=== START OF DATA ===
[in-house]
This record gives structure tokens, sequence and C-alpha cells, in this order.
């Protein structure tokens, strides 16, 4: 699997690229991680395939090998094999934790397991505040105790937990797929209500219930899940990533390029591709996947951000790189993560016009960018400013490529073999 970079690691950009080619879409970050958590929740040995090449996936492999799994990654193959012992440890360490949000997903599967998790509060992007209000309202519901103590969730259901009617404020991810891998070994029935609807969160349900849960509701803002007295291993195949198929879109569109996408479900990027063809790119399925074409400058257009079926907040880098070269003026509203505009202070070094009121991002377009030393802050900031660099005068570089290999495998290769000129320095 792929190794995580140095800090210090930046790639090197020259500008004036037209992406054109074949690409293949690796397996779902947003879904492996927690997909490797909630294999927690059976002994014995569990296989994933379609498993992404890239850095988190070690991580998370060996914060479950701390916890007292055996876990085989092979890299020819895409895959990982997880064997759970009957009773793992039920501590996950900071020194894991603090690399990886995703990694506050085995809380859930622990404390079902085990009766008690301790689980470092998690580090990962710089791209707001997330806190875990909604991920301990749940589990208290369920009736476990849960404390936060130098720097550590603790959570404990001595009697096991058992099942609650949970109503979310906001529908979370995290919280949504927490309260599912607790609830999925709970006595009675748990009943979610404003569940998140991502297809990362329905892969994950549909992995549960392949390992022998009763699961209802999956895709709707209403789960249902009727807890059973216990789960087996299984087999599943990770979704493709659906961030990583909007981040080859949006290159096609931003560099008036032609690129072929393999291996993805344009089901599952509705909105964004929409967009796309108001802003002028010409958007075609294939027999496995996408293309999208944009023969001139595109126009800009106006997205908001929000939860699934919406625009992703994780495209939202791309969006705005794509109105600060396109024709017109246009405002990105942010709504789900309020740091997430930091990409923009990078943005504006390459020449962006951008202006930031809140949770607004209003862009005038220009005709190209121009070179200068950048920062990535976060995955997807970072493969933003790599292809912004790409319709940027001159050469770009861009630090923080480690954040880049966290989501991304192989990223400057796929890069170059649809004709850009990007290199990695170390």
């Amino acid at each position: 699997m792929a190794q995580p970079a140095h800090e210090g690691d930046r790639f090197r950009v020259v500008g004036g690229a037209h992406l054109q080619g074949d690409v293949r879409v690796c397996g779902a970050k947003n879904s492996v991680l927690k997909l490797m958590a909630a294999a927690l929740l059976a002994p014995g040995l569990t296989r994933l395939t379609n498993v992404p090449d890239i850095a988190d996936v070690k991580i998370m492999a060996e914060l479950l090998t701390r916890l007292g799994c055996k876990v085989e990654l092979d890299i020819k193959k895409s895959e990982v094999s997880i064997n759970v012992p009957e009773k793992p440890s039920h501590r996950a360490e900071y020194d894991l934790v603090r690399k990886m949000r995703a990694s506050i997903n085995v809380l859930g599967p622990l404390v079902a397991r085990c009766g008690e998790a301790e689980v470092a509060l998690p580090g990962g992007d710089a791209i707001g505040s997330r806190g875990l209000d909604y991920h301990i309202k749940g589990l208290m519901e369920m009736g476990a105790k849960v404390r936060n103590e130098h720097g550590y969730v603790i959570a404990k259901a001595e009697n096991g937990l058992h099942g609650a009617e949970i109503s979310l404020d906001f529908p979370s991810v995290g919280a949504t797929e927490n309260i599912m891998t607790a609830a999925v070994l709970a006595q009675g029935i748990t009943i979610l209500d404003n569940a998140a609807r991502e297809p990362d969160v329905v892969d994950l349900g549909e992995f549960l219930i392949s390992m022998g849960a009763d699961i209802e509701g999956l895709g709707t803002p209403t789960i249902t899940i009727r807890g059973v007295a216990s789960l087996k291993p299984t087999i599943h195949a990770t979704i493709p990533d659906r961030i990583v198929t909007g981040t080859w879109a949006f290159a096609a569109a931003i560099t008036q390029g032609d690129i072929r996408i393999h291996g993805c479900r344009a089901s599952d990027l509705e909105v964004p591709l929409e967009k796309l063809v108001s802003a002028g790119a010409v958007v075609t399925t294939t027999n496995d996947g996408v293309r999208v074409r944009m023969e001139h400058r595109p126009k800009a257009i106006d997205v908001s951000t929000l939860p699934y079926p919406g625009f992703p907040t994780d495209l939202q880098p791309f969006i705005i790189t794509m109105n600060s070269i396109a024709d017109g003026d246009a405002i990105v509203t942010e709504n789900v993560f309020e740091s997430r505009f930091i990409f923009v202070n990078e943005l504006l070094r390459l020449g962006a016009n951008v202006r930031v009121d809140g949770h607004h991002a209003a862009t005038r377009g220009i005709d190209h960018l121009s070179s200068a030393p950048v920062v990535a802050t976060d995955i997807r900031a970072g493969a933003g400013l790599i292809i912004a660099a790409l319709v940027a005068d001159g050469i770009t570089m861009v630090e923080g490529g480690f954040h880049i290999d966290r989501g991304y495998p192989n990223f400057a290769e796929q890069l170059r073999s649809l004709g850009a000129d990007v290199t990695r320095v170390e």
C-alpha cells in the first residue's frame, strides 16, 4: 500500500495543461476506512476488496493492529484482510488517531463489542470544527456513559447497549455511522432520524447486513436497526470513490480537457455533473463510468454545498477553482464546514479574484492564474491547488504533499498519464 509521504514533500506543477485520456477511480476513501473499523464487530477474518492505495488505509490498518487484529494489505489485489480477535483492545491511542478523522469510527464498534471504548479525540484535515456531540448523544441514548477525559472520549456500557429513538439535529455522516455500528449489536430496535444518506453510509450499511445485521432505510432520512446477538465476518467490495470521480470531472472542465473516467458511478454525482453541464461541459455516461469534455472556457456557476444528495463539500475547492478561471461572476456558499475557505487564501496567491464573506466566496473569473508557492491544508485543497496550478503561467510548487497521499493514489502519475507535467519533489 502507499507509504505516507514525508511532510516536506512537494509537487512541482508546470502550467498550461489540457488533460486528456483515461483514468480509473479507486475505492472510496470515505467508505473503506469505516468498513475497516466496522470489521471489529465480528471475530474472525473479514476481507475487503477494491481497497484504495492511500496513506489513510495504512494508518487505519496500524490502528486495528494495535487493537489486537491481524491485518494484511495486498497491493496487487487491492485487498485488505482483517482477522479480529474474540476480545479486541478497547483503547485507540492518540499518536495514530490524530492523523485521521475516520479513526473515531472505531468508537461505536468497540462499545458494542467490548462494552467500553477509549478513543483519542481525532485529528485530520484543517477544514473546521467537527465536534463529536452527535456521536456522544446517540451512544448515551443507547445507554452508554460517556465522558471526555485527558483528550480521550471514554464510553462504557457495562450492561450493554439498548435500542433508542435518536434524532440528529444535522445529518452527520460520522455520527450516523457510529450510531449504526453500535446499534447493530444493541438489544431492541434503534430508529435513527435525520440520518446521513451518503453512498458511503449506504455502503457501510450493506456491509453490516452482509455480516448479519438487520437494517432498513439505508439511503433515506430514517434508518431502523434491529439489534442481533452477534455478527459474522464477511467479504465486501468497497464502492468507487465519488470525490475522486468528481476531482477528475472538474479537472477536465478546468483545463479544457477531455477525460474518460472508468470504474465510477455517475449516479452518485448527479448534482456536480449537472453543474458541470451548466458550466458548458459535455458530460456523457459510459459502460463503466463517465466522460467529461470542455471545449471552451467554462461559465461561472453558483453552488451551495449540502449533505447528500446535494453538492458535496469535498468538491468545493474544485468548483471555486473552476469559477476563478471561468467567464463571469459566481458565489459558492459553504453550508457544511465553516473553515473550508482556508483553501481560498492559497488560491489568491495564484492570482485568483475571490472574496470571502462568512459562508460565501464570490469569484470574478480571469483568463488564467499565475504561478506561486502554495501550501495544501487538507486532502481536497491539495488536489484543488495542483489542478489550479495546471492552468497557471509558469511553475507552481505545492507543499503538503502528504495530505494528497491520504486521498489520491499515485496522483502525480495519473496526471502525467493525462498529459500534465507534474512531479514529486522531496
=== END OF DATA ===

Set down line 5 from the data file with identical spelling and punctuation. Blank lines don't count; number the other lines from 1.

C-alpha cells in the first residue's frame, strides 16, 4: 500500500495543461476506512476488496493492529484482510488517531463489542470544527456513559447497549455511522432520524447486513436497526470513490480537457455533473463510468454545498477553482464546514479574484492564474491547488504533499498519464 509521504514533500506543477485520456477511480476513501473499523464487530477474518492505495488505509490498518487484529494489505489485489480477535483492545491511542478523522469510527464498534471504548479525540484535515456531540448523544441514548477525559472520549456500557429513538439535529455522516455500528449489536430496535444518506453510509450499511445485521432505510432520512446477538465476518467490495470521480470531472472542465473516467458511478454525482453541464461541459455516461469534455472556457456557476444528495463539500475547492478561471461572476456558499475557505487564501496567491464573506466566496473569473508557492491544508485543497496550478503561467510548487497521499493514489502519475507535467519533489 502507499507509504505516507514525508511532510516536506512537494509537487512541482508546470502550467498550461489540457488533460486528456483515461483514468480509473479507486475505492472510496470515505467508505473503506469505516468498513475497516466496522470489521471489529465480528471475530474472525473479514476481507475487503477494491481497497484504495492511500496513506489513510495504512494508518487505519496500524490502528486495528494495535487493537489486537491481524491485518494484511495486498497491493496487487487491492485487498485488505482483517482477522479480529474474540476480545479486541478497547483503547485507540492518540499518536495514530490524530492523523485521521475516520479513526473515531472505531468508537461505536468497540462499545458494542467490548462494552467500553477509549478513543483519542481525532485529528485530520484543517477544514473546521467537527465536534463529536452527535456521536456522544446517540451512544448515551443507547445507554452508554460517556465522558471526555485527558483528550480521550471514554464510553462504557457495562450492561450493554439498548435500542433508542435518536434524532440528529444535522445529518452527520460520522455520527450516523457510529450510531449504526453500535446499534447493530444493541438489544431492541434503534430508529435513527435525520440520518446521513451518503453512498458511503449506504455502503457501510450493506456491509453490516452482509455480516448479519438487520437494517432498513439505508439511503433515506430514517434508518431502523434491529439489534442481533452477534455478527459474522464477511467479504465486501468497497464502492468507487465519488470525490475522486468528481476531482477528475472538474479537472477536465478546468483545463479544457477531455477525460474518460472508468470504474465510477455517475449516479452518485448527479448534482456536480449537472453543474458541470451548466458550466458548458459535455458530460456523457459510459459502460463503466463517465466522460467529461470542455471545449471552451467554462461559465461561472453558483453552488451551495449540502449533505447528500446535494453538492458535496469535498468538491468545493474544485468548483471555486473552476469559477476563478471561468467567464463571469459566481458565489459558492459553504453550508457544511465553516473553515473550508482556508483553501481560498492559497488560491489568491495564484492570482485568483475571490472574496470571502462568512459562508460565501464570490469569484470574478480571469483568463488564467499565475504561478506561486502554495501550501495544501487538507486532502481536497491539495488536489484543488495542483489542478489550479495546471492552468497557471509558469511553475507552481505545492507543499503538503502528504495530505494528497491520504486521498489520491499515485496522483502525480495519473496526471502525467493525462498529459500534465507534474512531479514529486522531496